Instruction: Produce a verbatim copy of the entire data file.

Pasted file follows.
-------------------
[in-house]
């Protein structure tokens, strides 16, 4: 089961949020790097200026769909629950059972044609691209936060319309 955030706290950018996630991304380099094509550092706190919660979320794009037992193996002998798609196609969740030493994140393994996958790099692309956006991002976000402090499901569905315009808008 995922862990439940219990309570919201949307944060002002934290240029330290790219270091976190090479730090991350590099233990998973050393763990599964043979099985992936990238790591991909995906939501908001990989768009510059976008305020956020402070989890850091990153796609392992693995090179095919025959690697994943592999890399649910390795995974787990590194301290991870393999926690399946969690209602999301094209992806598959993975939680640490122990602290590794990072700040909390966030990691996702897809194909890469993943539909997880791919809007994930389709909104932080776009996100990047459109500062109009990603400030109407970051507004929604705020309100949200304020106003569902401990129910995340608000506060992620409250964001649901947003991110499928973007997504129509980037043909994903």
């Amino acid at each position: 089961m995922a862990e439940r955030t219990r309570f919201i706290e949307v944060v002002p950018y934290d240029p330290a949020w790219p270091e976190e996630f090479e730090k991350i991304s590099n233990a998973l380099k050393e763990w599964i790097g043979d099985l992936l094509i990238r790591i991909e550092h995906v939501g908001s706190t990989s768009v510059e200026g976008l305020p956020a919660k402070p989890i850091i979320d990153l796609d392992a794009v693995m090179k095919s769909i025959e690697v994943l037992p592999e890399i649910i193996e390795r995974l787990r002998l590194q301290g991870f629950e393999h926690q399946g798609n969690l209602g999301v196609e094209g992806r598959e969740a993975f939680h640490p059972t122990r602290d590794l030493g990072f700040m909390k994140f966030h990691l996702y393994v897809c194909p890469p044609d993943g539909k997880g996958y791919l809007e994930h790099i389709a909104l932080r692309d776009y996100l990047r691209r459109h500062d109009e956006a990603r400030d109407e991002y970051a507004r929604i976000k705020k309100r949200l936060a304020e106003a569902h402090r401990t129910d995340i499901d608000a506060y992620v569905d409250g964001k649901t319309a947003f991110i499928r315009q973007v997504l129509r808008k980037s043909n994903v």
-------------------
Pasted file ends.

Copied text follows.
[in-house]
């Protein structure tokens, strides 16, 4: 089961949020790097200026769909629950059972044609691209936060319309 955030706290950018996630991304380099094509550092706190919660979320794009037992193996002998798609196609969740030493994140393994996958790099692309956006991002976000402090499901569905315009808008 995922862990439940219990309570919201949307944060002002934290240029330290790219270091976190090479730090991350590099233990998973050393763990599964043979099985992936990238790591991909995906939501908001990989768009510059976008305020956020402070989890850091990153796609392992693995090179095919025959690697994943592999890399649910390795995974787990590194301290991870393999926690399946969690209602999301094209992806598959993975939680640490122990602290590794990072700040909390966030990691996702897809194909890469993943539909997880791919809007994930389709909104932080776009996100990047459109500062109009990603400030109407970051507004929604705020309100949200304020106003569902401990129910995340608000506060992620409250964001649901947003991110499928973007997504129509980037043909994903």
């Amino acid at each position: 089961m995922a862990e439940r955030t219990r309570f919201i706290e949307v944060v002002p950018y934290d240029p330290a949020w790219p270091e976190e996630f090479e730090k991350i991304s590099n233990a998973l380099k050393e763990w599964i790097g043979d099985l992936l094509i990238r790591i991909e550092h995906v939501g908001s706190t990989s768009v510059e200026g976008l305020p956020a919660k402070p989890i850091i979320d990153l796609d392992a794009v693995m090179k095919s769909i025959e690697v994943l037992p592999e890399i649910i193996e390795r995974l787990r002998l590194q301290g991870f629950e393999h926690q399946g798609n969690l209602g999301v196609e094209g992806r598959e969740a993975f939680h640490p059972t122990r602290d590794l030493g990072f700040m909390k994140f966030h990691l996702y393994v897809c194909p890469p044609d993943g539909k997880g996958y791919l809007e994930h790099i389709a909104l932080r692309d776009y996100l990047r691209r459109h500062d109009e956006a990603r400030d109407e991002y970051a507004r929604i976000k705020k309100r949200l936060a304020e106003a569902h402090r401990t129910d995340i499901d608000a506060y992620v569905d409250g964001k649901t319309a947003f991110i499928r315009q973007v997504l129509r808008k980037s043909n994903v």